(@andrewthad so i guess i'm ultimately disagreeing with you somewhat :) )

@Ericson2314
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@Ericson2314 Ericson2314 commented Feb 15, 2018

@cartazio the "usage" thing looks good, but if we do that, lets just go full linear kinds (so that the type of the list elements once again matches the (uncurried) parameter type of TYPE). My CPS comment above was a bit cryptic, but basically I think to properly leverage linearity we want a full linear kind.


Contrary to the proposals and paper, Rust also has a linear (sub)kinds, and not uniqueness types. (It's immutable and mutable reference types exhibit a uniqueness-types-like subsumption relation, but this is a library/axiom phenomenon, not a fundamental property of the language itself.)

I'm very used to the full power of this in Rust, and it would be shame to have something inferior in Haskell. We can still perhaps do linear arrows as a sugar / convenience on top if we really want. I don't buy the integrating-with-existing-code argument. Many of use want to make unlifted/unboxed code more idiomatic and ergonomic, so we're already going to fight analogous battles related to other possible additional parameters of TYPE.

@andrewthad
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@andrewthad andrewthad commented Feb 16, 2018

@cartazio What you describe is the more heavy-handed approach that I was wary of. I don't particularly like the idea of redefining TupleRep to talk about linearity, plus you need to invent new syntax to talk about unboxed tuples with non-linear arguments. Anyway, I wouldn't consider this a pressing issue since either of our solutions could be added later in a backwards-compatible way. In an ideal world, we would just have something like an UnliftedDataTypes extension that allowed us to define a mixed-linearity unboxed type as:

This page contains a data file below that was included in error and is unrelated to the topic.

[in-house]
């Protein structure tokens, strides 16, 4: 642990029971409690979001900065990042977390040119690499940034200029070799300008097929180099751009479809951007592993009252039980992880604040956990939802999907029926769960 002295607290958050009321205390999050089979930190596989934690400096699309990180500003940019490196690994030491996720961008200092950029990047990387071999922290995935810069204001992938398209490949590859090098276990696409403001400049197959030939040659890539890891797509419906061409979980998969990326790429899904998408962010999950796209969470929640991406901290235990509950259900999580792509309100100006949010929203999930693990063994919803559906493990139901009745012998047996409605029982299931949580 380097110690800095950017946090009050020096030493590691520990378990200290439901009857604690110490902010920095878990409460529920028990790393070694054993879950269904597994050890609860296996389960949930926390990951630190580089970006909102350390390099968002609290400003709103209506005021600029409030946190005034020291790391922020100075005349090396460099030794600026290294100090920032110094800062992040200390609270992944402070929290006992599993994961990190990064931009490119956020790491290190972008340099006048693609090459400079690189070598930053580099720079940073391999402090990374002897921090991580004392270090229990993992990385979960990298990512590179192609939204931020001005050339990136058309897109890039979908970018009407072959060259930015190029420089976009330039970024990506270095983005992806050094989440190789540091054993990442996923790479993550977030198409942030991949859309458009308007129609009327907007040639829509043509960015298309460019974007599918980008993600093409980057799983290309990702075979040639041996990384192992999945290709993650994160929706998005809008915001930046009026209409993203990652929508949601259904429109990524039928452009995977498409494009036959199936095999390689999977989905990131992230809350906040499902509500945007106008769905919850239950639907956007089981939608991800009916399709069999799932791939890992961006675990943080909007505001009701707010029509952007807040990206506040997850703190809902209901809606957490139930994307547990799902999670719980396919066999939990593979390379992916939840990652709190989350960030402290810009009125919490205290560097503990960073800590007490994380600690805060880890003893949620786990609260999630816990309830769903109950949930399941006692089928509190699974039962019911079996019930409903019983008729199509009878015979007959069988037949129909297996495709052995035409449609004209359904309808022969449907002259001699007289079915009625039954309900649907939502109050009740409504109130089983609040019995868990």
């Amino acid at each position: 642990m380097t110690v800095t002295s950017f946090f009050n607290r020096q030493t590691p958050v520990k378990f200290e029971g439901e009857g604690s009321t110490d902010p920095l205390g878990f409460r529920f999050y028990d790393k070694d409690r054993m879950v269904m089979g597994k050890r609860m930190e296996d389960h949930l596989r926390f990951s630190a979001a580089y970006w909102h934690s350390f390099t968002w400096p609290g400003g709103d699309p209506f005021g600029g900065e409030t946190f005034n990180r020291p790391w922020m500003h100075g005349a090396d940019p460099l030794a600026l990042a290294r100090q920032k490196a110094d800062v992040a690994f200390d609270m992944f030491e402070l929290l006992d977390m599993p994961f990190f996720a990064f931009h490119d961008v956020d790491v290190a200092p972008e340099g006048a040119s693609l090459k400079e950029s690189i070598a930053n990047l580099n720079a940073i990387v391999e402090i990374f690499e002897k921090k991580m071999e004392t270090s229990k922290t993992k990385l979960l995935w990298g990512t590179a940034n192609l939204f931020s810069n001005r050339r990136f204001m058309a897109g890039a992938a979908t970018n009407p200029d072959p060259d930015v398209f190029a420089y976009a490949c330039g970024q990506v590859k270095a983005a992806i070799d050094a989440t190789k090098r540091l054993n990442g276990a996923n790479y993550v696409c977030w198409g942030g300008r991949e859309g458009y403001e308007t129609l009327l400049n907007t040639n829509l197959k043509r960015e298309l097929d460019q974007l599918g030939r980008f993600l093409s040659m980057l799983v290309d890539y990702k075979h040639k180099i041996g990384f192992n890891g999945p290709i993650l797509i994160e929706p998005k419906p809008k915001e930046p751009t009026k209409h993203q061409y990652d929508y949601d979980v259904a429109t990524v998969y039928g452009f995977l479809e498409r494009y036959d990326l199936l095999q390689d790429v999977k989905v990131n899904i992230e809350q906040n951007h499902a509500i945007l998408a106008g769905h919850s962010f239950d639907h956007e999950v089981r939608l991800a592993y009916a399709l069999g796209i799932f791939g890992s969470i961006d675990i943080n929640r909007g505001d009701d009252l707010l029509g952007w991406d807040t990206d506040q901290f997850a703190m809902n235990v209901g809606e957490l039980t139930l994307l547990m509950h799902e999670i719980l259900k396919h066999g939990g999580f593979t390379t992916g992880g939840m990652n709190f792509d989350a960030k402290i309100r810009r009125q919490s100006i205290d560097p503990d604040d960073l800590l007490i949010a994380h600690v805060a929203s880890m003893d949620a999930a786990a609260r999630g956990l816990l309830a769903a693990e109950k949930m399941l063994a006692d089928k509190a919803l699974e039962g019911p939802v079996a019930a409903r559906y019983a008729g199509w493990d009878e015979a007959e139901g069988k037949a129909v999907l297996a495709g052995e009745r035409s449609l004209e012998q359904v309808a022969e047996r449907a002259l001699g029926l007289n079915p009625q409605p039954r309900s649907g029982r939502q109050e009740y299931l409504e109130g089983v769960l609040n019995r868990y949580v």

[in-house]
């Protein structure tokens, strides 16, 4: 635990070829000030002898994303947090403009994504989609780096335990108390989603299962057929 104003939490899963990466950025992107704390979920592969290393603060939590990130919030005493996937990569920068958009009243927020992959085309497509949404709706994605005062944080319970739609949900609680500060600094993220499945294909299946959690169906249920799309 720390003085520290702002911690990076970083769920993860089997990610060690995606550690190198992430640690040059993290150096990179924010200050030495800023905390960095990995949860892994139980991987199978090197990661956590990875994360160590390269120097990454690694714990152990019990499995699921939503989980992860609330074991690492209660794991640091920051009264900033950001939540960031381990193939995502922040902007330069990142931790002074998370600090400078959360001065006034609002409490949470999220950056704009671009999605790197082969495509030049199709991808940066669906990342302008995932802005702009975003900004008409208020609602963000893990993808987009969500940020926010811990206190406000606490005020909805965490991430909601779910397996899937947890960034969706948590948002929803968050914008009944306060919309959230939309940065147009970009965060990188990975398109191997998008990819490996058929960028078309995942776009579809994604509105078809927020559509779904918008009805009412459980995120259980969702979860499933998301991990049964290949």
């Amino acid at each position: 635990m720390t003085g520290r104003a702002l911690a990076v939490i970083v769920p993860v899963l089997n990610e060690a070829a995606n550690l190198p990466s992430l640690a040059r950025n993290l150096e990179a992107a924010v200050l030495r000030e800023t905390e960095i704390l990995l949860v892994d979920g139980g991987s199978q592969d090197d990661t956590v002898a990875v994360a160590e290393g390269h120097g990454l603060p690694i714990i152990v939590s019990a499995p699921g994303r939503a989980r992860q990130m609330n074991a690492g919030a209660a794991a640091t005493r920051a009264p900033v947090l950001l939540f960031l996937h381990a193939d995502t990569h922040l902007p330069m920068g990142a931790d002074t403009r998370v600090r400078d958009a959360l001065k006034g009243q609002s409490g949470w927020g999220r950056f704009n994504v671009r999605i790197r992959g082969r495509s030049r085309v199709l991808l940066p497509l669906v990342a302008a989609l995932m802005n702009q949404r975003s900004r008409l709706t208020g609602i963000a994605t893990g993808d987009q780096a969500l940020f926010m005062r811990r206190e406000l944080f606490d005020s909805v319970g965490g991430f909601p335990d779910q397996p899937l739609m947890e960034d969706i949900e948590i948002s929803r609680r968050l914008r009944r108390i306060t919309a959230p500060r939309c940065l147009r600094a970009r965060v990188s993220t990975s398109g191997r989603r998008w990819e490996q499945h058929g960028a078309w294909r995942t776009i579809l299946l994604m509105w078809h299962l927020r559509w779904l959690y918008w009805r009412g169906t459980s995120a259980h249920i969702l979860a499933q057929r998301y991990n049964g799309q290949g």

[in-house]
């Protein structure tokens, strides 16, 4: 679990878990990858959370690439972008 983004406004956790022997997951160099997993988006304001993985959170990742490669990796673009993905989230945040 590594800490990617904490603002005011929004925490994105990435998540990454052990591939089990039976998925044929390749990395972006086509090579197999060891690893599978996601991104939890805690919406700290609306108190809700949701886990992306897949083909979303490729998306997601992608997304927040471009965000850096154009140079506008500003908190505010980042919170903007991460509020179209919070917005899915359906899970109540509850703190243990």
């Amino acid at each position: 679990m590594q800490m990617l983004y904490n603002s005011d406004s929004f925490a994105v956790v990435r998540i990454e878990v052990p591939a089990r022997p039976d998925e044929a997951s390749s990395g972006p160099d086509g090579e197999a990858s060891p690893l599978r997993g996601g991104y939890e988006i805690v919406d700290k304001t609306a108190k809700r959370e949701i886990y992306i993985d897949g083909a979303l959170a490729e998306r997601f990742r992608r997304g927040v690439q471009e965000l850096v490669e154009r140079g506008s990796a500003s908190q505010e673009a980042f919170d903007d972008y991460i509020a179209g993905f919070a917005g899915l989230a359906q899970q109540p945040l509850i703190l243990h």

-- note: the Int consume linearly and the Word is not
data Foo :: TYPE (TupleRep '[IntRep, WordRep]) where
  Foo :: Int# :-> Word# -> Foo

Side note: my intent was that UnitOmega# be levity-monomorphic, not levity polymorphic. But I guess it may not actually matter.

aspiwack referenced this pull request in tweag/ghc-proposals Feb 16, 2018
@aspiwack
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@aspiwack aspiwack commented Feb 16, 2018

Thanks for all your comments! Let me try to provide answers to every question.

@gbaz "correct" is good. But let's aim for "complete" as well. Don't hesitate to point out to what's missing or unclear. And if you have ideas to fill in the unresolved bits: please share!

@Saagar-A Dropping the 0 multiplicity was suggested by @andrewthad in #91 and after internal discussion, we dropped it from the proposal because it adds significant complexity, the "right way" to add to add the 0 multiplicity is still unclear, and we don't actually know for sure that we will need the 0.